A buzz of anticipation surrounded Garfrerick’s Café last month when Lucy Knight, a young pastry chef trained at the French Culinary Institute in Manhattan and a native of Calhoun County, was invited by owner David Garfrerick to serve as guest chef.
And just a hint of apprehension.
Within a week of returning home at the end of May, Knight visited the Oxford restaurant and found the entrees to be “pretty much on par” with the New York restaurant she’d just come from. But the desserts, she felt, left room for improvement, so she asked to speak to the owner.
“I talked to Dave about ramping up the dessert menu,” Knight said, ”heightening it a little and giving it a just a bit more complexity.”
Garfrerick, always thrilled to see young people with a passion for culinary arts, was eager to bring her on board. But initially, he said, “some of the things she was proposing I thought, well maybe people will like that. This is a small town in Alabama and I just didn’t know if people would eat a clafoutant.”
Eat it, they did. Knight’s blueberry clafoutant — blueberries and peaches, baked in what Garfrerick describes as a cross between a cobbler and custard, then topped with lemon whipped cream and mint-soaked berries — is not just his favorite of the new dessert items but, according to Knight, is also the customers’ favorite. Well, that or the raspberry chocolate pot de crème, a decadent pudding-like treat garnished with Chambord whipped cream and almond tuile.
“I’ve gotten so many comments like, ‘Wow Dave, you’re really stepping up your dessert menu,’” Garfrerick said.
At the end of this month, Knight, 25, heads to France, where she’ll spend two months immersed in the world of French cuisine, apprenticing first at the estate of Domaine de Bayssac, a bed-and-breakfast in the Cévennes region of southern France, then the restaurant of the Hotel de la Providence, near the town of Clermont-Ferrand.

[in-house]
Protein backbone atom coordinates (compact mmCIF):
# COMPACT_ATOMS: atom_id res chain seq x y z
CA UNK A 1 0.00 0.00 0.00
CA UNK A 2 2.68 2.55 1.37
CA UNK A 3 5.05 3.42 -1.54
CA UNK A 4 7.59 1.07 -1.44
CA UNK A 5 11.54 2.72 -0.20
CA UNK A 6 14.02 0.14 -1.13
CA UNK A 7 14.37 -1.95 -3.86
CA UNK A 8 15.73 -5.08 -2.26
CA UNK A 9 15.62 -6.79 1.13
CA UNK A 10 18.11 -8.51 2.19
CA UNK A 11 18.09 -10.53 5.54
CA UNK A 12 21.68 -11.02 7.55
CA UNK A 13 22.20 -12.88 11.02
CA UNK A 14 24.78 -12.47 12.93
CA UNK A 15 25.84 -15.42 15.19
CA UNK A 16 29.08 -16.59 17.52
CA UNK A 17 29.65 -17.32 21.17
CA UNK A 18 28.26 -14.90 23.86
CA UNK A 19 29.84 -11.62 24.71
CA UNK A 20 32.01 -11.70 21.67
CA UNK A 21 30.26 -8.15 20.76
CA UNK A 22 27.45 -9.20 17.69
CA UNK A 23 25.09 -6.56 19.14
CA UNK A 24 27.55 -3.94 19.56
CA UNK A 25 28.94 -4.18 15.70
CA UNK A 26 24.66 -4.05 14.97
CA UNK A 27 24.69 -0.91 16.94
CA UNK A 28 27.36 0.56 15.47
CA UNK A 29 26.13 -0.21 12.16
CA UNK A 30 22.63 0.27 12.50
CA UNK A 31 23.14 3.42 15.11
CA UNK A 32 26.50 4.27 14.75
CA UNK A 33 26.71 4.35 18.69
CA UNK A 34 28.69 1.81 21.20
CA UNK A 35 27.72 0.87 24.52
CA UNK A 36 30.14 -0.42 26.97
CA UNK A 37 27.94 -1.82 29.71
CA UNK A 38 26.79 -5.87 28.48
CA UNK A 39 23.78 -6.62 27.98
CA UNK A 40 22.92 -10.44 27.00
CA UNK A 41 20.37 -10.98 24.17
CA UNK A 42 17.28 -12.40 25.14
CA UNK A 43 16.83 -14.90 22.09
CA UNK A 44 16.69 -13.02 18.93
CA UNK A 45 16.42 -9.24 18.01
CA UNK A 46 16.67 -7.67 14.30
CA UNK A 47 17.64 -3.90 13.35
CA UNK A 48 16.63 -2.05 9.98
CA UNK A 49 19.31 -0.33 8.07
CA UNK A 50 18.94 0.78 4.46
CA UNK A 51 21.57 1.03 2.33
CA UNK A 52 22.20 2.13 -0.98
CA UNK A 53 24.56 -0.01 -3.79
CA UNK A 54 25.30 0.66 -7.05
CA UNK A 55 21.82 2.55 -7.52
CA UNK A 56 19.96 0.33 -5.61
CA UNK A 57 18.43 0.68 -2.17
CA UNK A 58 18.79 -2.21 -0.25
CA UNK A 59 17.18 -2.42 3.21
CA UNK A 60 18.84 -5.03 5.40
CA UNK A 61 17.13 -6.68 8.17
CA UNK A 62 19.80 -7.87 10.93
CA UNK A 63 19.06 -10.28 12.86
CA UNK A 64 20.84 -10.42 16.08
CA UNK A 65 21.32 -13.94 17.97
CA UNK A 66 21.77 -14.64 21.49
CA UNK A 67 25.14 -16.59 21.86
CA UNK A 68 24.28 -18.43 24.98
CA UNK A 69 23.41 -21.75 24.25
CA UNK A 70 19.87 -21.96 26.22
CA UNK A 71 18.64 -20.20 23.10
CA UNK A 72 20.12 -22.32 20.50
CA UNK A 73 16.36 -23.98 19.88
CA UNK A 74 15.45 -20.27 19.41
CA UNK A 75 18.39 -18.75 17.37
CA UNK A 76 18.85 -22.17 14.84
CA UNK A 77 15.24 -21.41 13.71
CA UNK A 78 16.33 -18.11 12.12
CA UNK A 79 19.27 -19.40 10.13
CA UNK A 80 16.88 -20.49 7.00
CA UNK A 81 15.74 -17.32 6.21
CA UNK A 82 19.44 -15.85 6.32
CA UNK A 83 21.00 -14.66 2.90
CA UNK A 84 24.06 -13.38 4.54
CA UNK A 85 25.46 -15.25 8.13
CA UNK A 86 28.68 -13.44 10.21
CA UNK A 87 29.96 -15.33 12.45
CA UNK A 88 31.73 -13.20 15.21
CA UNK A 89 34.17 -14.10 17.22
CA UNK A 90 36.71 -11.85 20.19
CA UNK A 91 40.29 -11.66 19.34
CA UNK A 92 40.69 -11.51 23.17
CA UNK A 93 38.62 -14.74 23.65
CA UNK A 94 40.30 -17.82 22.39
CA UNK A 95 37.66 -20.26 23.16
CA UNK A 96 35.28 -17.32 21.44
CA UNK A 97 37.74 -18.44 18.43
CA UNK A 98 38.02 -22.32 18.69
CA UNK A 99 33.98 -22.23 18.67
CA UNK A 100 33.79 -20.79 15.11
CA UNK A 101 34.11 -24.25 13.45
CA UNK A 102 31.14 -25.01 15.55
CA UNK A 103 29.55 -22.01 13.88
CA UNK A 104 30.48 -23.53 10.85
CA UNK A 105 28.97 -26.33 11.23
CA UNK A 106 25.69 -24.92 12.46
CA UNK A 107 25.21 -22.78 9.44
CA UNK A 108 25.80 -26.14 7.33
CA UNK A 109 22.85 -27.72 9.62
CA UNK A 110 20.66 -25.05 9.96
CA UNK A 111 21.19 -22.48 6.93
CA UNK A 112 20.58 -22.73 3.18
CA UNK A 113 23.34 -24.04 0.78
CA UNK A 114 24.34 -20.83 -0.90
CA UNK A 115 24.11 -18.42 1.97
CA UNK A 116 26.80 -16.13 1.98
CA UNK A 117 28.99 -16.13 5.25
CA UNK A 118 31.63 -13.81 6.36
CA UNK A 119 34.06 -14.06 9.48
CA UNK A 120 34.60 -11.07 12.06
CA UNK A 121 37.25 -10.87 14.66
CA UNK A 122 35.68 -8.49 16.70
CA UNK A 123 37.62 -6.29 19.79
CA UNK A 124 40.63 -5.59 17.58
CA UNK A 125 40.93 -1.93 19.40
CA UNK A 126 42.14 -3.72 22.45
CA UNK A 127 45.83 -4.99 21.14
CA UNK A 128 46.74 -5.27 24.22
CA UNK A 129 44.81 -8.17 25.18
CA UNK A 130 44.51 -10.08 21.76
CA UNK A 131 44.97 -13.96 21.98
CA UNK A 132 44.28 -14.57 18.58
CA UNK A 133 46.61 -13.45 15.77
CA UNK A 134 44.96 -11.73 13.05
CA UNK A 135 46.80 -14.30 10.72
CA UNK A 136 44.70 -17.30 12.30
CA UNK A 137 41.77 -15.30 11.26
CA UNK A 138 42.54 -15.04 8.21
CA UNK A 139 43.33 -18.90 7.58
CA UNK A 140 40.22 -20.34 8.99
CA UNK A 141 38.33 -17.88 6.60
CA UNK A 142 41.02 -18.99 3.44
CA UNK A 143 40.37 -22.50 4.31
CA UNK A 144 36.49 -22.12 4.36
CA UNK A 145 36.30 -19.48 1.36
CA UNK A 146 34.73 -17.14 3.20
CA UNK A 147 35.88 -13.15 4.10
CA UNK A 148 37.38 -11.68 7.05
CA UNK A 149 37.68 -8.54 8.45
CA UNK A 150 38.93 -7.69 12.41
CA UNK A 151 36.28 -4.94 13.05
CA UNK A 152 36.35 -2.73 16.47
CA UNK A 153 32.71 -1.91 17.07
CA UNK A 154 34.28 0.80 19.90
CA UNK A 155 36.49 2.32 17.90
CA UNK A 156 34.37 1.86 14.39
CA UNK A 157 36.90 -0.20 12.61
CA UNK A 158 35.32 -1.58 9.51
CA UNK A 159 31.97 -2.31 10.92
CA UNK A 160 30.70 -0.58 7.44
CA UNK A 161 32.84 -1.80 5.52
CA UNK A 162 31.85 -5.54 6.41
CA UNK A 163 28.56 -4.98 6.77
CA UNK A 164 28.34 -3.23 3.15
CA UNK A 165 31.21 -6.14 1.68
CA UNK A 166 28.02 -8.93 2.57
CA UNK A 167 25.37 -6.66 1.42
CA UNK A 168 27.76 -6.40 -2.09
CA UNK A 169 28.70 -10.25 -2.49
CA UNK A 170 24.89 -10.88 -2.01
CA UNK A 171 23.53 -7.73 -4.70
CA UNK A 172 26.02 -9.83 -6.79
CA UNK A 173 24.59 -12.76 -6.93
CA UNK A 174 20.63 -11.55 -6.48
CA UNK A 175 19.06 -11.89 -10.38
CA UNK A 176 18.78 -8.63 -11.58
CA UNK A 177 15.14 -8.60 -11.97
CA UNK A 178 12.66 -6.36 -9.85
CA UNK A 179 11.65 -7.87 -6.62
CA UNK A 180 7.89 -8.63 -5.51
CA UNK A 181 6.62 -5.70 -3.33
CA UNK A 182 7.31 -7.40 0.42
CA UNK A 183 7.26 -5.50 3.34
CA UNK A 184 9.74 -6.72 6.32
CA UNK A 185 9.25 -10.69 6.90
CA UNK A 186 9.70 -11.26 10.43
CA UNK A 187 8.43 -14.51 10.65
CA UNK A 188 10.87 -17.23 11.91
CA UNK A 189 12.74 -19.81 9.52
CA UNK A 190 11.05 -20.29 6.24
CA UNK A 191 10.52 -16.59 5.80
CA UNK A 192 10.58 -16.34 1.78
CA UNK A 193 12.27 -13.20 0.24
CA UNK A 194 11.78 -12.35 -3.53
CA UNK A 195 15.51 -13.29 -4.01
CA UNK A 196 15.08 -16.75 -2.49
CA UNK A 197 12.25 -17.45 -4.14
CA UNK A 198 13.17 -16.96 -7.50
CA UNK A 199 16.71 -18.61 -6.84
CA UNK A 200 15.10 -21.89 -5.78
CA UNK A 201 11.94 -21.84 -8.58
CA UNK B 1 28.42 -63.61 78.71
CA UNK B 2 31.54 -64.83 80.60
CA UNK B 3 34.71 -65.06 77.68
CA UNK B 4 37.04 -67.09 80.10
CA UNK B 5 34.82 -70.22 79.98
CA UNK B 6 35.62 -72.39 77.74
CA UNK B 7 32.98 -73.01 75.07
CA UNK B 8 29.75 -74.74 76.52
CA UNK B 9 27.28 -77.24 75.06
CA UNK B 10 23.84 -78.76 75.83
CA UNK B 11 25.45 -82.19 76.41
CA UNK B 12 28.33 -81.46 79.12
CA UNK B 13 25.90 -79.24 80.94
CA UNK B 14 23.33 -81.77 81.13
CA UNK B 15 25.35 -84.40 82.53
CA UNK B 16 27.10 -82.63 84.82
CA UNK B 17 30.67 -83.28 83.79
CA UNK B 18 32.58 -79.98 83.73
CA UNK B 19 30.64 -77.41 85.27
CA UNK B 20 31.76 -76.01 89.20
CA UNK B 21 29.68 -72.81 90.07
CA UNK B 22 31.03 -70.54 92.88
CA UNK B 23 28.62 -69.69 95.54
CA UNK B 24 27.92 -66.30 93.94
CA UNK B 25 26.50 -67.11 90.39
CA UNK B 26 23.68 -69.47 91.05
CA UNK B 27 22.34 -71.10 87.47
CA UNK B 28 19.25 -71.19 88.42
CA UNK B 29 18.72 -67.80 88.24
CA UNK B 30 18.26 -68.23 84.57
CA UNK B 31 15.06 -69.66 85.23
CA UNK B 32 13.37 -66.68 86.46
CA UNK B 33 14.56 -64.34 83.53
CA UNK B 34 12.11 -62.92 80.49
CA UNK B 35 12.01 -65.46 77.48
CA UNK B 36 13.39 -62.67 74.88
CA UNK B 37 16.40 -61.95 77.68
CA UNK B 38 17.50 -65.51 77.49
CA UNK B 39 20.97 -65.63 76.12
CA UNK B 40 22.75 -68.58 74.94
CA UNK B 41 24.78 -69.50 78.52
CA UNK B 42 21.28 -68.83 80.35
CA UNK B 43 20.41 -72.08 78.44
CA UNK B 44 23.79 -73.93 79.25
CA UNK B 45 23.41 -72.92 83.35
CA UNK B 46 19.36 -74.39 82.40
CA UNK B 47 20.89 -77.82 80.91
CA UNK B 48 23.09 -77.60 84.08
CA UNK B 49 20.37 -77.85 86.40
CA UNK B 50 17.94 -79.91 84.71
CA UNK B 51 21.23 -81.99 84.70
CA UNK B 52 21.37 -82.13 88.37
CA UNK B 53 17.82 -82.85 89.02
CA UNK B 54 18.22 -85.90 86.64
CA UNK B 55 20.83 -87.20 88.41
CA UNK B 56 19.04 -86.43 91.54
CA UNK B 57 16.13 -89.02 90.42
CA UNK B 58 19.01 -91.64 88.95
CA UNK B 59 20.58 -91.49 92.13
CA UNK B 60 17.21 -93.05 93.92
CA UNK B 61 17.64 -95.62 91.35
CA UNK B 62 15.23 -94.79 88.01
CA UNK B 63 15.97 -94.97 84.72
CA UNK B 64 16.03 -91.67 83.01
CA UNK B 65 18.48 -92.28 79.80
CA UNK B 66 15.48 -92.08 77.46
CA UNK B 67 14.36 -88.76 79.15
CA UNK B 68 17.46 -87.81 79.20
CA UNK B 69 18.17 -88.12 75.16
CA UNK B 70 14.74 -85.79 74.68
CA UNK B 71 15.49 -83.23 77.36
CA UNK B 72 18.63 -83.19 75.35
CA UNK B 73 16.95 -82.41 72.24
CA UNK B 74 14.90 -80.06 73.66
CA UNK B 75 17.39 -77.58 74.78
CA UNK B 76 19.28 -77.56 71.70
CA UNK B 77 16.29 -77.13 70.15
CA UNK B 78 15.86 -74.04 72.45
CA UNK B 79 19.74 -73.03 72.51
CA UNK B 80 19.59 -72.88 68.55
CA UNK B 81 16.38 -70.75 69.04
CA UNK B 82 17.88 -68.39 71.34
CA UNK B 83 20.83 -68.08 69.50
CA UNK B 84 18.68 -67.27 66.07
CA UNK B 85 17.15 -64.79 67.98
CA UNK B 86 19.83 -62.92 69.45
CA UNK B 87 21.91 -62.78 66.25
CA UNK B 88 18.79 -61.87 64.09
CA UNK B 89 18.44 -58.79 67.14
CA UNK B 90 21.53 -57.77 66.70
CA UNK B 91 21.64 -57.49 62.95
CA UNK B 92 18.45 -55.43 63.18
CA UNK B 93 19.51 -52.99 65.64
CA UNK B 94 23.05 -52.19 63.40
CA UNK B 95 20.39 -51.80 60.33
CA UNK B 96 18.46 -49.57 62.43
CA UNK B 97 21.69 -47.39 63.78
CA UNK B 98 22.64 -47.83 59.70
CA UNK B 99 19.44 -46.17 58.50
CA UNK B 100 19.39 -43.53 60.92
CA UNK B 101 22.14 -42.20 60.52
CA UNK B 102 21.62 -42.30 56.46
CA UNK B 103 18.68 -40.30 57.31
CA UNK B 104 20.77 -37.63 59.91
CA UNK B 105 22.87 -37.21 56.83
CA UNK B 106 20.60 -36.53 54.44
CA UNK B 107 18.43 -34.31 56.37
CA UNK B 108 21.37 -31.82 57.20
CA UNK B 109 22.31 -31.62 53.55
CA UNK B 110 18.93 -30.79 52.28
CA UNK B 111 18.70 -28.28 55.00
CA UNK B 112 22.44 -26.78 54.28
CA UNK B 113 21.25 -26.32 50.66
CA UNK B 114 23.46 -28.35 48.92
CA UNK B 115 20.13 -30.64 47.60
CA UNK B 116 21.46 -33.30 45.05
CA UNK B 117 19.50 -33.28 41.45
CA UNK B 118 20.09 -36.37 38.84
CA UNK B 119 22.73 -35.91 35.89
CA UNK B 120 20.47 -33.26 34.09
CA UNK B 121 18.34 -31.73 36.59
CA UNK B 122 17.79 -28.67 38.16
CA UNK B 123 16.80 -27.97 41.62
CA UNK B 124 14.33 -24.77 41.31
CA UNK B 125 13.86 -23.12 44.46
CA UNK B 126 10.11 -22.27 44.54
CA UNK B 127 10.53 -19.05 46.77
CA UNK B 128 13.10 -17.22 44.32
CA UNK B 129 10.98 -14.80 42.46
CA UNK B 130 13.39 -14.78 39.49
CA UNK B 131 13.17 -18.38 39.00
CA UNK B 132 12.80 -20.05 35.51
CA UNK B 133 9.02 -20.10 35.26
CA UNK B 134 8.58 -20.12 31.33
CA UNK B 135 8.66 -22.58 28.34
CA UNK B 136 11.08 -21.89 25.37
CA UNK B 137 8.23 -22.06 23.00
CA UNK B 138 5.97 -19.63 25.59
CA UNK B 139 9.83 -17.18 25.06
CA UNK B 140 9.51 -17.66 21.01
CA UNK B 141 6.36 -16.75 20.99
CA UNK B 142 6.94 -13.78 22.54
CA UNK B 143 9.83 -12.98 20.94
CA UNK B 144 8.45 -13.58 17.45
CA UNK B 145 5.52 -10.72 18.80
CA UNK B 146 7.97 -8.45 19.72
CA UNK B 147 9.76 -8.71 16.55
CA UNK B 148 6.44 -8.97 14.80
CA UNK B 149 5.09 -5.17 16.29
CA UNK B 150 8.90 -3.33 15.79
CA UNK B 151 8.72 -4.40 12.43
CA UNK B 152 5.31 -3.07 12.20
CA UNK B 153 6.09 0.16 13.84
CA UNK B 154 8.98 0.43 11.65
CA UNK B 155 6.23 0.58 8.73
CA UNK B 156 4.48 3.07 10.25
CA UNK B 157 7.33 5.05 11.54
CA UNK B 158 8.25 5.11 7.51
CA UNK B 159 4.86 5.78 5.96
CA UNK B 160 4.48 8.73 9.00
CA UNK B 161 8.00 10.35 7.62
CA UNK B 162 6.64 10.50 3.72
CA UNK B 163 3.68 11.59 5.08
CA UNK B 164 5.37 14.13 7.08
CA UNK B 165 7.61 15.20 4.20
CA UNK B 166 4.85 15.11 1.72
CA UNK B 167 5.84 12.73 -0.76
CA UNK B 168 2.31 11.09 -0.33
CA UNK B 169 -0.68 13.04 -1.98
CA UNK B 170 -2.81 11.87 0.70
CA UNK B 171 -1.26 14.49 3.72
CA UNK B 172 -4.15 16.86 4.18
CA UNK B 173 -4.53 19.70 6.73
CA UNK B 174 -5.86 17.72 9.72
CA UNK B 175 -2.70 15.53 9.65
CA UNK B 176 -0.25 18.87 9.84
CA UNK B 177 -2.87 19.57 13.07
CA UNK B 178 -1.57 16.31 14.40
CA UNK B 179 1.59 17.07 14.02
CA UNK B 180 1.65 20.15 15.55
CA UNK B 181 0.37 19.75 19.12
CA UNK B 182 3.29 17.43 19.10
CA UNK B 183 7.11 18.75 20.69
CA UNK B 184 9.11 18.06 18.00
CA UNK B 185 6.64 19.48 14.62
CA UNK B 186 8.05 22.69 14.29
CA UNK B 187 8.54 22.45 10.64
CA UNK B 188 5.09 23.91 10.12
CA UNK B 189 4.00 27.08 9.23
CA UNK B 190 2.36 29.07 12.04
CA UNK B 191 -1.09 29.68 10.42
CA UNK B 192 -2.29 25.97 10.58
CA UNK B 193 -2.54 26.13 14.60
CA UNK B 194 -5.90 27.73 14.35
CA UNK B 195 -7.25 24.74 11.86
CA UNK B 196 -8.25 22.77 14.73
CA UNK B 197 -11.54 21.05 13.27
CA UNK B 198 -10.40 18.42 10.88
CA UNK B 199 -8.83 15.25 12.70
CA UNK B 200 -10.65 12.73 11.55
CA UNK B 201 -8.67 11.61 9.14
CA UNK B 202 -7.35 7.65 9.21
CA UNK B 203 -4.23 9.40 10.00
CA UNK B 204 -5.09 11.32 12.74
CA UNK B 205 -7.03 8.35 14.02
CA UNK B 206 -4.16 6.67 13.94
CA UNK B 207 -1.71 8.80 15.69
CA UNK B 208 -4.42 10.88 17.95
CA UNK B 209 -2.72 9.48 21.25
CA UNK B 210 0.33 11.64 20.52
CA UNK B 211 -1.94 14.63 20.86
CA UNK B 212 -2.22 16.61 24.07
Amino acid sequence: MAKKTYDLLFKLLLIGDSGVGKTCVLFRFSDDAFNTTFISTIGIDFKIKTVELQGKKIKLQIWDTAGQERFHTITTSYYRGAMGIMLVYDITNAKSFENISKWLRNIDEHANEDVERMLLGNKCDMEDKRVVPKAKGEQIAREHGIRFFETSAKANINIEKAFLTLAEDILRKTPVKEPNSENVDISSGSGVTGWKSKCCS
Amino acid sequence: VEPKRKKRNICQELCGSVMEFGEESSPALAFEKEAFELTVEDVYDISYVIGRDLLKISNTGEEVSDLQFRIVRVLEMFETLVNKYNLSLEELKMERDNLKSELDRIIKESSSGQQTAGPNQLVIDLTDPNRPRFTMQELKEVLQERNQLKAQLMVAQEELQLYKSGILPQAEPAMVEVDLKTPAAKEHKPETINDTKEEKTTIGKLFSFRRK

It’s an opportunity that will expose her to the inner workings of the French culinary industry, which she describes as “more military in style,” as well as regional dishes she could only experience there, like the bed-and-breakfast’s chestnut soup made from nuts harvested on the estate’s farm.
“It’s good for young cooks to travel,” said Knight. “I’m still young and still developing my palate, learning what I like and don’t like.”
One ingredient she already knows she likes is evident from Garfrerick’s current dessert menu, which relies heavily on seasonal items.
“I like working with fresh fruit — that’s one of the things that’s been really nice about being here in the summer,” she said. Last week, she went out to the Garfrerick farm to pick blackberries, which wound up in a parfait with buttermilk cake.
With an admitted weakness for desserts’ savory side, Knight also likes to play around with spices, which she plans to explore with a 10-day trip to Morocco after her stint in France. “I’m saving all my money to eat well,” she said.
Growing up in Choccolocco, it was Knight’s mother who wore the chef’s hat, making her own bread and even a few wedding cakes. “I always asked her why she didn’t open her own bakery,” recalls Knight, even as she herself dreamed of a career on the stage, not in the kitchen.
A trained opera singer, Knight performed with CAST community theater and was active in choir and theater at Faith Christian School. After graduating in 2006, she headed to Birmingham Southern College, where she studied first opera, then musical theater.
She soon joined some friends in Nashville and began pursuing an acting career. In between auditions, she worked as a hostess at Marche Artisan Foods, where she got her first glimpse of the culinary profession.
“It was this small, open-kitchen restaurant, and I got to know some of the chefs,” she said – one of whom told her about the French Culinary Institute in Manhattan.
It was that advice she recalled when, as a struggling actress in New York, she looked up one day and realized she “was ready for a different lifestyle.”
Knight applied to FCI, choosing the Classic Pastry Arts program. “I was just kind of drawn to it,” she said. The nine-month program was “really rigorous,” she recalled. “They just throw you in.”
The bulk of Knight’s culinary training to that point consisted of watching her mother in the kitchen — “which was very helpful in the bread unit,” she admitted. But she proved to be a natural, and soon landed in the kitchen of renowned restaurateur Tom Colicchio’s Riverpark, a farm-to-table eatery in Manhattan where she worked until moving back to Alabama.
Before she moves on to the kitchens of France, Knight’s interlude at Garfrerick's has been a win-win for both parties, said the owner. Knight takes with her on-the-job experience, from working on her first line to facing the pressures of a real kitchen.
And Garfrerick's Café is left with the legacy of an innovative young pastry chef. “This is a perfect example of someone going out and developing skills that she can then bring back and transfer into the community,” said Garfrerick.
For Knight, the reward is simple — “desserts just make people really happy.”